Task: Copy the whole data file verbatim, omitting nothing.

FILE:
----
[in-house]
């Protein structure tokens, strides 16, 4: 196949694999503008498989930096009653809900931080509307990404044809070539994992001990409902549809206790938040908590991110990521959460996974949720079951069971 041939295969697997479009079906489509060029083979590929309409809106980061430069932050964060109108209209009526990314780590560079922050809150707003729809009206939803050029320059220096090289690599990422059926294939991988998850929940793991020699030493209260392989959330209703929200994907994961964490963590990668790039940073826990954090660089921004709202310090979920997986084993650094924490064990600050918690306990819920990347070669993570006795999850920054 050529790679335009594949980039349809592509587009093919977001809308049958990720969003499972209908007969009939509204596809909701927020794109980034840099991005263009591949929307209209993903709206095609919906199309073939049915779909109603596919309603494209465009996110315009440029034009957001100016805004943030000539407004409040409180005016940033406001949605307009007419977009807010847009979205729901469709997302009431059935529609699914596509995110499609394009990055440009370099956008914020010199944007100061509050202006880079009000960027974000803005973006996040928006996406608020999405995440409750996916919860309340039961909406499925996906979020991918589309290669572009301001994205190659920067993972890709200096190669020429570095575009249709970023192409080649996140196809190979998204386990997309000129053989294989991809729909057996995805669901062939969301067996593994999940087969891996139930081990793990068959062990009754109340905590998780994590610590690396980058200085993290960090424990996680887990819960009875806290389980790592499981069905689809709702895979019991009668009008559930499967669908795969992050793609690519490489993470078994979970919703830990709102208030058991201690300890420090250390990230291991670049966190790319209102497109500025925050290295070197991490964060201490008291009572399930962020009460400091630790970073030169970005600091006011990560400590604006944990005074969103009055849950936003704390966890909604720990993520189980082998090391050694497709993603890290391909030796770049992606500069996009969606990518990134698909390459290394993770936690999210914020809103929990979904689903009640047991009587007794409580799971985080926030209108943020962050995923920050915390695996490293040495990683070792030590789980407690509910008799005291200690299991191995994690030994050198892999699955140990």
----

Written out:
[in-house]
């Protein structure tokens, strides 16, 4: 196949694999503008498989930096009653809900931080509307990404044809070539994992001990409902549809206790938040908590991110990521959460996974949720079951069971 041939295969697997479009079906489509060029083979590929309409809106980061430069932050964060109108209209009526990314780590560079922050809150707003729809009206939803050029320059220096090289690599990422059926294939991988998850929940793991020699030493209260392989959330209703929200994907994961964490963590990668790039940073826990954090660089921004709202310090979920997986084993650094924490064990600050918690306990819920990347070669993570006795999850920054 050529790679335009594949980039349809592509587009093919977001809308049958990720969003499972209908007969009939509204596809909701927020794109980034840099991005263009591949929307209209993903709206095609919906199309073939049915779909109603596919309603494209465009996110315009440029034009957001100016805004943030000539407004409040409180005016940033406001949605307009007419977009807010847009979205729901469709997302009431059935529609699914596509995110499609394009990055440009370099956008914020010199944007100061509050202006880079009000960027974000803005973006996040928006996406608020999405995440409750996916919860309340039961909406499925996906979020991918589309290669572009301001994205190659920067993972890709200096190669020429570095575009249709970023192409080649996140196809190979998204386990997309000129053989294989991809729909057996995805669901062939969301067996593994999940087969891996139930081990793990068959062990009754109340905590998780994590610590690396980058200085993290960090424990996680887990819960009875806290389980790592499981069905689809709702895979019991009668009008559930499967669908795969992050793609690519490489993470078994979970919703830990709102208030058991201690300890420090250390990230291991670049966190790319209102497109500025925050290295070197991490964060201490008291009572399930962020009460400091630790970073030169970005600091006011990560400590604006944990005074969103009055849950936003704390966890909604720990993520189980082998090391050694497709993603890290391909030796770049992606500069996009969606990518990134698909390459290394993770936690999210914020809103929990979904689903009640047991009587007794409580799971985080926030209108943020962050995923920050915390695996490293040495990683070792030590789980407690509910008799005291200690299991191995994690030994050198892999699955140990």